The species mostly occurs in boreal old-growth dry lichen dominated sandy forests of Scots pine (Pinus sylvestris) with the majority of the European localities known from Sweden and Finland and a possibly high number in Russia. In Fennoscandia is known from approx. 300 localities (50 in Norway, 100 in Sweden and 150 Finland). Not less than 100 localities are assumed to be in Russia. In North America the estimation is approx. 40 localities (GBIF 2019). There are then a total of 440 known localities, that with the not known localities could be five times more this number (2,200 localities globally estimated). The global population size is then calculated to be 22,000 (typically finding 10 mature individuals in each site).
Forest where it occurs are primarily threatened by clear-cutting and possibly it is also negatively affected by nitrogen fertilization of forests. The species seems to have poor ability to spread and establish in forest after clear-cutting. This is probably due to increasingly low proportion of old-growth-pine-forest where it occurs and hence lower likeliness of the species to re-establish from spores. It may also depend on that the species is considered to form long-lived individual mycelia, probably several decades and possibly several centuries old and that it evolutionary has been selected to have a slow population dynamics.
Historically, boreal forest fires commonly have been low-intense with a high degree of tree survival, and hence with a high likeliness for mycelia of ectomycorrhizal fungi to be very old. In Fennoscandia, old-growth pine forest is estimated to have declined >15% since 1960 during the last 50 years (Svensson et al. 2019 from Sweden, Kotiaho 2017 from Finland). Clear-cutting management was introduced in large scale in these countries around 1950 and on average 1% of the productive forest land is clear-cut annually. Boletopsis grisea is yet only rarely observed in forest resulting from clear-cutting, hence close to seed trees or retention trees.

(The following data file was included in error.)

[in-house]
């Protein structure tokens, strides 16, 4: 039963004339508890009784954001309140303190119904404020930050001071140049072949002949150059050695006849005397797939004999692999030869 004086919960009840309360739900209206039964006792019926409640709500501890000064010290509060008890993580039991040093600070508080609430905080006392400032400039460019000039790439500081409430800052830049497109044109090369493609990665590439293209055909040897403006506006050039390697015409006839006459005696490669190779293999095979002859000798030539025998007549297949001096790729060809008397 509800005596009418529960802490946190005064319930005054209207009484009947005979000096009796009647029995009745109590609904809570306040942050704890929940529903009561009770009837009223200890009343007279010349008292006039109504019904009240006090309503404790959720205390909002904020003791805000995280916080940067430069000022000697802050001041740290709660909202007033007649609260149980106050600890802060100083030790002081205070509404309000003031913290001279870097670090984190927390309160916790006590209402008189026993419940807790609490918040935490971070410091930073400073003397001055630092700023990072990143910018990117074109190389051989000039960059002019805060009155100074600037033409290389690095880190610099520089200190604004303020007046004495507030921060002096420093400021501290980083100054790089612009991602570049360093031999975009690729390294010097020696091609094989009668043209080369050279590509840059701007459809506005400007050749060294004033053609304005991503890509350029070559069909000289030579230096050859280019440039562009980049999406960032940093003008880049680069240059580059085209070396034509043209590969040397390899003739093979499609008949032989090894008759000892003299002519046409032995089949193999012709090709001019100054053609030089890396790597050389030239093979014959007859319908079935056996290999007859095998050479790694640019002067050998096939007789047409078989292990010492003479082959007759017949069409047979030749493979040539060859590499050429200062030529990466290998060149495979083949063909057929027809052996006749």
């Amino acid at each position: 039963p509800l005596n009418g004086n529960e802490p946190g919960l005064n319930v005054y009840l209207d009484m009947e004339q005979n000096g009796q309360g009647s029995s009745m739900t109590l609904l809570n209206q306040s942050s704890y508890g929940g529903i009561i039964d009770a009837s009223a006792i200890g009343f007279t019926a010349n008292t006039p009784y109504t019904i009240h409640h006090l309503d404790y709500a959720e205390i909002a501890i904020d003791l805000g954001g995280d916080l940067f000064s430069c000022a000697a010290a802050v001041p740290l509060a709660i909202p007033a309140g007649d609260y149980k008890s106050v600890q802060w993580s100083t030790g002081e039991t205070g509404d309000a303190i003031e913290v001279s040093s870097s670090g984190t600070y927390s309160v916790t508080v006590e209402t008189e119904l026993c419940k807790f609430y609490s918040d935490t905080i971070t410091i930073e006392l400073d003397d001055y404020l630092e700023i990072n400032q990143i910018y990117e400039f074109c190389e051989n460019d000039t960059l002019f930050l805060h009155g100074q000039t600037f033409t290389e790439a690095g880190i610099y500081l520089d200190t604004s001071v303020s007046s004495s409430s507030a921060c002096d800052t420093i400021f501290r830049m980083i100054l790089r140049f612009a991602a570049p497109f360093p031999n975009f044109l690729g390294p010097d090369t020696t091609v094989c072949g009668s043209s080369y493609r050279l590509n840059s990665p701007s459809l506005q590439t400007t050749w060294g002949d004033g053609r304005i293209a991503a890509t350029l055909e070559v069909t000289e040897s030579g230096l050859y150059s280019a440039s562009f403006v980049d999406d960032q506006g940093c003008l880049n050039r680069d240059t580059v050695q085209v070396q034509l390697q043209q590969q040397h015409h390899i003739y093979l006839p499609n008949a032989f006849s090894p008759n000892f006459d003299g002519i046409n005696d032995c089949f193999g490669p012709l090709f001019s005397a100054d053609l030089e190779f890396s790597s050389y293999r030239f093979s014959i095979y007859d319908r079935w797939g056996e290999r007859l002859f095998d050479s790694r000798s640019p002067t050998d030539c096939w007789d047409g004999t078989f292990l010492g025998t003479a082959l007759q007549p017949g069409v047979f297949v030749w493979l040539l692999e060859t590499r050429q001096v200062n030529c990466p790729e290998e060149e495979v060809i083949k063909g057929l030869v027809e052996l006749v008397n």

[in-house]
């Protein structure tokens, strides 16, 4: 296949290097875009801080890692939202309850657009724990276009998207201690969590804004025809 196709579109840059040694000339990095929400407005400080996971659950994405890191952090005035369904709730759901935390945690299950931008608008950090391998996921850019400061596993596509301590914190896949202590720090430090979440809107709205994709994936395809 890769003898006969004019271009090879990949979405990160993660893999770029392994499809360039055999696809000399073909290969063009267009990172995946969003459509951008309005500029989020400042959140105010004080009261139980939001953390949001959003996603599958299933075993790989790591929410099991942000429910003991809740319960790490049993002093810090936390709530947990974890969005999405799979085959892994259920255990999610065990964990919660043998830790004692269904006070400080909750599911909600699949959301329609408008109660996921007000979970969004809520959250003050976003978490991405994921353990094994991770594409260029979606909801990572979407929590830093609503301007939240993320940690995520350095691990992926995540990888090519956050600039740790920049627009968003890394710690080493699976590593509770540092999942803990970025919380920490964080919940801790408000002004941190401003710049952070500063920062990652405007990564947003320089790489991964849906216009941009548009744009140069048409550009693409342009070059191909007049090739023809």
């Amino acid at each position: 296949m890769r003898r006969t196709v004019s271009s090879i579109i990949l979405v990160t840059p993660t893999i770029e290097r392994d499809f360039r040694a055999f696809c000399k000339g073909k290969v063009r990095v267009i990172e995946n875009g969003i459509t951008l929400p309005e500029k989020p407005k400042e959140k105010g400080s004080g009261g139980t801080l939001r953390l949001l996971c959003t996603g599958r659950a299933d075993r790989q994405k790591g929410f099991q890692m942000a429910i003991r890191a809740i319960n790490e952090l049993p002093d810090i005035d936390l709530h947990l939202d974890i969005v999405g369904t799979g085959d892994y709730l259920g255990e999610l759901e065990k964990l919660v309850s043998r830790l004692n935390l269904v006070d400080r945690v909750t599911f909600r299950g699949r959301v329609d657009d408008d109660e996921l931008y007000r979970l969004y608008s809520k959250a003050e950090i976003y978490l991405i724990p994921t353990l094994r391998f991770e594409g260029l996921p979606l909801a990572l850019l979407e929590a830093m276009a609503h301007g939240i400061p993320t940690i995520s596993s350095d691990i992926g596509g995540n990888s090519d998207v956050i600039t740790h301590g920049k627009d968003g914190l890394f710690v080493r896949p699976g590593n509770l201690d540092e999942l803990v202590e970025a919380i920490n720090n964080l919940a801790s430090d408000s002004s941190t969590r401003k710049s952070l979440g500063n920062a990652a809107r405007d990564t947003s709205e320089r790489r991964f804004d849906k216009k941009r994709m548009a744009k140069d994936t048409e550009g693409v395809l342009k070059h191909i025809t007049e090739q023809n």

Population Trend: decreasing
Boletopsis grisea forms ectomycorrhiza with Pinus spp., in particular Scots pine (Pinus sylvestris). It is common, but typically with only a few mycelia per stand in old-growth pine forests on sediment/sandy soils. Occurs predominately in open nutrient poor pine forests with lichens and ericaceous (Calluna and Vaccinium) undergrowth vegetation on dry acidic sandy soils. In Poland the fungus also was known to occur on inland sand dunes with pine. In France, it is reported in pine forests mixed with Cedrus.
The mycelium of the fungus is considered to be long-lived, potentially several decades to centuries, comparable to its host pine trees (Dahlberg and Mueller 2011). The mycelia of the fungus survive forest fires if their associated old tree survives.